hydro-, hydra-, hydr-, hyd-

(Greek: water)

hydrothermal, hydrothermia, hydrothermally
1. A reference to heated water, to its action, or to the products of such action.
2. Applied to the action of heated water in bringing about changes in the earth's crust.
3. A reference to hot water on or beneath the surface of the earth.
4. Relating to hot water, especially to naturally occurring hot water in thermal springs.
5. Relating to or caused by heated water; especially, the action of water heated by natural processes rather than by industrial activity.
A thermostat for regulating the temperature of water.
Hydrotherapy in which heated water is utilized as a treatment for physical ailments.
A “fisher lizard” from Late Cretaceous North America. Its name comes from Greek hydrotheras, “fisherman”. It was found in the Maastrichtian Moreno Formation, Panoche Hills, Fresno County, California. Named by U. S. paleontologist Samuel Paul Welles in 1943.
An apparatus for testing the hardness of water.
1. Measuring the hardness of water.
2. Determining the concentration of cations; such as, calcium and magnesium in water.
A procedure in which tissues are separated or dissected free by injecting water or other fluid under high pressure.
hydrotribophile (s) (noun), hydrotribophiles (pl)
Plants and animals that thrive in badlands [an arid or semi-arid area with scanty vegetation and marked surface erosion; or an area of barren land having roughly eroded ridges, peaks, and mesas].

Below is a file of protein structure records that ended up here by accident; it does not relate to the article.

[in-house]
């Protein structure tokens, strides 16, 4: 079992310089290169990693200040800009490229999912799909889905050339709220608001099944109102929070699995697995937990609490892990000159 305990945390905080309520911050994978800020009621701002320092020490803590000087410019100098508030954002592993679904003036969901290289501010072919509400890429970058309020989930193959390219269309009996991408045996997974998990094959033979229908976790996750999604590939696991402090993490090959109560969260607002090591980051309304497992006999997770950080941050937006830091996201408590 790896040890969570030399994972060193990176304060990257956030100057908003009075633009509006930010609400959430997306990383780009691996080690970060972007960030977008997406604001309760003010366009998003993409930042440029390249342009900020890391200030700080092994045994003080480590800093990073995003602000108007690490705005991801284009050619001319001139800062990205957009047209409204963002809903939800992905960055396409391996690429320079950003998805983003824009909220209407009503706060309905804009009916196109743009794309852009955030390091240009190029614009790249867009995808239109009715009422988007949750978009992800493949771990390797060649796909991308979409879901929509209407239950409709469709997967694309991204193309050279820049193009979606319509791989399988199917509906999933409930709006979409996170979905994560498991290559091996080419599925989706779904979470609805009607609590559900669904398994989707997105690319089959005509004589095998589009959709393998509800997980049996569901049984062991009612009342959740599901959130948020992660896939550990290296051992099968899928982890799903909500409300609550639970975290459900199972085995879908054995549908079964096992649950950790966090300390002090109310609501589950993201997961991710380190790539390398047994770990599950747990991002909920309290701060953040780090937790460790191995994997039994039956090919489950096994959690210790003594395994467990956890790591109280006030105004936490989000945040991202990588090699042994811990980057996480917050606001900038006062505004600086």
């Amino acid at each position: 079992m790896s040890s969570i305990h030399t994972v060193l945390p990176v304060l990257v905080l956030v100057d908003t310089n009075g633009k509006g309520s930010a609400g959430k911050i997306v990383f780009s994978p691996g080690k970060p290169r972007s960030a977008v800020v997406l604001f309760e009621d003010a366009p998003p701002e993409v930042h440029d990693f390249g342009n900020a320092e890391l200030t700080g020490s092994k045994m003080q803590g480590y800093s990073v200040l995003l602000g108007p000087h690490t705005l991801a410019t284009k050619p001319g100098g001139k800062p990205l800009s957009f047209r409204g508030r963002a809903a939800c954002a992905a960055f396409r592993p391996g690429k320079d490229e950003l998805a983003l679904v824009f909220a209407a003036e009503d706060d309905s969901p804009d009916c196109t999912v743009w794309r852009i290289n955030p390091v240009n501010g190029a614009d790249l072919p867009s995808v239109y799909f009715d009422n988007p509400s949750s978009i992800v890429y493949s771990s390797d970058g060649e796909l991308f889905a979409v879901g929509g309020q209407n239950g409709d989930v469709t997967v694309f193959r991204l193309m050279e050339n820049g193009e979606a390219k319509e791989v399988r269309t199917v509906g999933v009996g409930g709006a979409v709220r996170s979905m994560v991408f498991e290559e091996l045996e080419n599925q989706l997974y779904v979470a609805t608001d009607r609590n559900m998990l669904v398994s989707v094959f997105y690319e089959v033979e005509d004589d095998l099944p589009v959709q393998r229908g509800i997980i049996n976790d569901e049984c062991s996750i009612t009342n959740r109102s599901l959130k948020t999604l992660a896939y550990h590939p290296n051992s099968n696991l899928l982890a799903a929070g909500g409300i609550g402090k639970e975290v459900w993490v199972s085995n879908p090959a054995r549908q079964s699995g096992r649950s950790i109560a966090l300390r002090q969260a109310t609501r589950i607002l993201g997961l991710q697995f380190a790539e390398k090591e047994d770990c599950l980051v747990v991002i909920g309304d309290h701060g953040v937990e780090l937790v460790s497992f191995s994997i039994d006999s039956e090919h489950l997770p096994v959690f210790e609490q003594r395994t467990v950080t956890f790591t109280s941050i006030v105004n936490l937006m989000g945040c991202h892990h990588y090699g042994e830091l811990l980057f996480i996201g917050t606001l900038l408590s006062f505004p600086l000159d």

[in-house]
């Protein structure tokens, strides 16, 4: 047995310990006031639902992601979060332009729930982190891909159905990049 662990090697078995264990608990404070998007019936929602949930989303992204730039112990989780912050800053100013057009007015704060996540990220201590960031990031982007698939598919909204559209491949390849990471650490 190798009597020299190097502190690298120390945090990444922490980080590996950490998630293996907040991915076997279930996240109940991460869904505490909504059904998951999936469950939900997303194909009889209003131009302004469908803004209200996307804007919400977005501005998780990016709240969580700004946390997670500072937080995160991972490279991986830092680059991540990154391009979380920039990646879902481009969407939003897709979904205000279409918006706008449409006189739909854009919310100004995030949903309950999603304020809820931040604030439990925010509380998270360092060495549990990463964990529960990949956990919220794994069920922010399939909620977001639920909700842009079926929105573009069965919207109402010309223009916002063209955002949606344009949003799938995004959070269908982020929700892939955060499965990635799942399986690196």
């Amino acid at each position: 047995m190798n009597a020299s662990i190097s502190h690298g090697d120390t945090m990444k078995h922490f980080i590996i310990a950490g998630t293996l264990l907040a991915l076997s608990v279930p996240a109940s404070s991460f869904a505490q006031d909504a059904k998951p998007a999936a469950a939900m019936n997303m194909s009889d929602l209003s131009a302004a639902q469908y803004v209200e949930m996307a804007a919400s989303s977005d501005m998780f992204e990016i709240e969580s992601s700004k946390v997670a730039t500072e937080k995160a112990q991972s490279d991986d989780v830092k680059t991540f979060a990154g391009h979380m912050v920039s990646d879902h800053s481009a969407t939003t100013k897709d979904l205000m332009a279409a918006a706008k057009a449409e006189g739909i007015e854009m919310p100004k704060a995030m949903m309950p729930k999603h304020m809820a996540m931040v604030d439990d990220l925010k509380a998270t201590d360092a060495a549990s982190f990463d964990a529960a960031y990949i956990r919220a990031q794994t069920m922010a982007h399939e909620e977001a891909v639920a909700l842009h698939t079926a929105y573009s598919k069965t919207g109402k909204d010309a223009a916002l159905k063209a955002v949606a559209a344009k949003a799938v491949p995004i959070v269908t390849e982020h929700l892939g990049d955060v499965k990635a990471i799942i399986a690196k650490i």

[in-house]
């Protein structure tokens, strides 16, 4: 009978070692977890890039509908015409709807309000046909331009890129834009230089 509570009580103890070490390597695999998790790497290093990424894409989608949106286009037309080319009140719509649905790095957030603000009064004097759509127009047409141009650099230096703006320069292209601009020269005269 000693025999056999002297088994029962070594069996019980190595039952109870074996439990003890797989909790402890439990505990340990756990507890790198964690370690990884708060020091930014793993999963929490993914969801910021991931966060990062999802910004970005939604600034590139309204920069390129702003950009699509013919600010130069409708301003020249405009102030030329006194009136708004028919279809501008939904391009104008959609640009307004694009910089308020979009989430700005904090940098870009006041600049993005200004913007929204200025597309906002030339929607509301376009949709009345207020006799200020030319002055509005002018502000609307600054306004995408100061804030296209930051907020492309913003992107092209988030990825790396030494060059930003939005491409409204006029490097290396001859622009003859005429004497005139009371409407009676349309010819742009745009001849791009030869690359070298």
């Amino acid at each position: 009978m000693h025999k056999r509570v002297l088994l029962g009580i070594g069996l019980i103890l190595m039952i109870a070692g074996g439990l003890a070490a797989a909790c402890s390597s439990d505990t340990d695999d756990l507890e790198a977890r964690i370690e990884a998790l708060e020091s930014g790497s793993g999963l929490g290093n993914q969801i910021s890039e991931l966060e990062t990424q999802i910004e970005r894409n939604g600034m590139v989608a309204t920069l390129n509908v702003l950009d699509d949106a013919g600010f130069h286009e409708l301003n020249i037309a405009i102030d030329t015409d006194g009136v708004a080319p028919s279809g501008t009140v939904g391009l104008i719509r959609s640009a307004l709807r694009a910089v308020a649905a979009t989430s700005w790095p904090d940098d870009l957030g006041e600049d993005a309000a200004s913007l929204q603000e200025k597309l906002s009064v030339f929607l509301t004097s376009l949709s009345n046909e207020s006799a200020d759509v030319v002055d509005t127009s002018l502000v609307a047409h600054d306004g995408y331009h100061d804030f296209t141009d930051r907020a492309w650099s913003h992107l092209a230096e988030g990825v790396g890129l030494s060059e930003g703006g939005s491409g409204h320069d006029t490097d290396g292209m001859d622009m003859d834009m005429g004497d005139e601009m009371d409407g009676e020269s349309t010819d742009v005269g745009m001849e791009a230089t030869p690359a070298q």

hydrotribophyte (s) (noun), hydrotribophytes (pl)
A badlands plant.
hydrotrope, hydrotropic
A compound that increases the aqueous solubility of various slightly soluble organic compounds.
hydrotropism (s) (noun)
The growth or directional response or turning of an organism toward or away from water or moisture.
1. The tendency of a substance only slightly soluble in water, to dissolve readily in other aqueous solutions.
2. The orientation response to water; such as, the tendency of an organism to orientate itself towards water or away for water.
3. The deviation response of parts of plants (especially, roots) towards moisture.
A methyl with hydroxide replacing the hydrogen atoms.
A class of coelenterates that includes various simple and compound polyps and jellyfishes having no stomodeum or gastric tentacles.
1. Any freshwater or marine coelenterate of the class Hydrozoa, including free-swimming or attached types, as the hydra, in which one developmental stage, either the polyp or medusa, is absent, and colonial types, as the Portuguese man-of-war, in which both medusa and polyp stages are present in a single colony.
2. Of, relating to, or belonging to the class Hydrozoa.

Cross references of word families that refer to "water": aqua-; hydat-; hygro-.